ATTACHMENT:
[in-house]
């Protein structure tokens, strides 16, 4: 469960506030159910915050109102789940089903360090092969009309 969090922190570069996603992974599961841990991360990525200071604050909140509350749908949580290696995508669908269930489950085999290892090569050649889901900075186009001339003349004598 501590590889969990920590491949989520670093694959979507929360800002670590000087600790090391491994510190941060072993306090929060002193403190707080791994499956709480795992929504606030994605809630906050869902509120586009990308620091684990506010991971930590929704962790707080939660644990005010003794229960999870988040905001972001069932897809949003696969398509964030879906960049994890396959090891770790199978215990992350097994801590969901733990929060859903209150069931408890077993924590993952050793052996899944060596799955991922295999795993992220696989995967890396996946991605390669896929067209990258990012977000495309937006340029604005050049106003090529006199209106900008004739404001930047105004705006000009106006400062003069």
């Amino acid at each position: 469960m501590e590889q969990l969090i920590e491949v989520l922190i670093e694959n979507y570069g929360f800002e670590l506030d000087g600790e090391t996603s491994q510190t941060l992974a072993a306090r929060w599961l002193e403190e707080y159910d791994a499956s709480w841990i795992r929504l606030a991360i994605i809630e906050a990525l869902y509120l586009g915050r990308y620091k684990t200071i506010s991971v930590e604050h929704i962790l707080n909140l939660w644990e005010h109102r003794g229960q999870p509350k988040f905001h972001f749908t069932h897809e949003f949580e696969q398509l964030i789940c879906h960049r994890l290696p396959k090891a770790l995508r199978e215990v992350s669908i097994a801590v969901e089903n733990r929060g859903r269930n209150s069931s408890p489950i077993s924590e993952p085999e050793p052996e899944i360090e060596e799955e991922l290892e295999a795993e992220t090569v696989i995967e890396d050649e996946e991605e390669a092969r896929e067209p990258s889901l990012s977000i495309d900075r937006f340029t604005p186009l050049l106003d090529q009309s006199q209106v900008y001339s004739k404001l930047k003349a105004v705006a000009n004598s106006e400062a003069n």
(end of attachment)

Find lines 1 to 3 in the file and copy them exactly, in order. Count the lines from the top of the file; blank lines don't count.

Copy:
[in-house]
């Protein structure tokens, strides 16, 4: 469960506030159910915050109102789940089903360090092969009309 969090922190570069996603992974599961841990991360990525200071604050909140509350749908949580290696995508669908269930489950085999290892090569050649889901900075186009001339003349004598 501590590889969990920590491949989520670093694959979507929360800002670590000087600790090391491994510190941060072993306090929060002193403190707080791994499956709480795992929504606030994605809630906050869902509120586009990308620091684990506010991971930590929704962790707080939660644990005010003794229960999870988040905001972001069932897809949003696969398509964030879906960049994890396959090891770790199978215990992350097994801590969901733990929060859903209150069931408890077993924590993952050793052996899944060596799955991922295999795993992220696989995967890396996946991605390669896929067209990258990012977000495309937006340029604005050049106003090529006199209106900008004739404001930047105004705006000009106006400062003069």
């Amino acid at each position: 469960m501590e590889q969990l969090i920590e491949v989520l922190i670093e694959n979507y570069g929360f800002e670590l506030d000087g600790e090391t996603s491994q510190t941060l992974a072993a306090r929060w599961l002193e403190e707080y159910d791994a499956s709480w841990i795992r929504l606030a991360i994605i809630e906050a990525l869902y509120l586009g915050r990308y620091k684990t200071i506010s991971v930590e604050h929704i962790l707080n909140l939660w644990e005010h109102r003794g229960q999870p509350k988040f905001h972001f749908t069932h897809e949003f949580e696969q398509l964030i789940c879906h960049r994890l290696p396959k090891a770790l995508r199978e215990v992350s669908i097994a801590v969901e089903n733990r929060g859903r269930n209150s069931s408890p489950i077993s924590e993952p085999e050793p052996e899944i360090e060596e799955e991922l290892e295999a795993e992220t090569v696989i995967e890396d050649e996946e991605e390669a092969r896929e067209p990258s889901l990012s977000i495309d900075r937006f340029t604005p186009l050049l106003d090529q009309s006199q209106v900008y001339s004739k404001l930047k003349a105004v705006a000009n004598s106006e400062a003069n």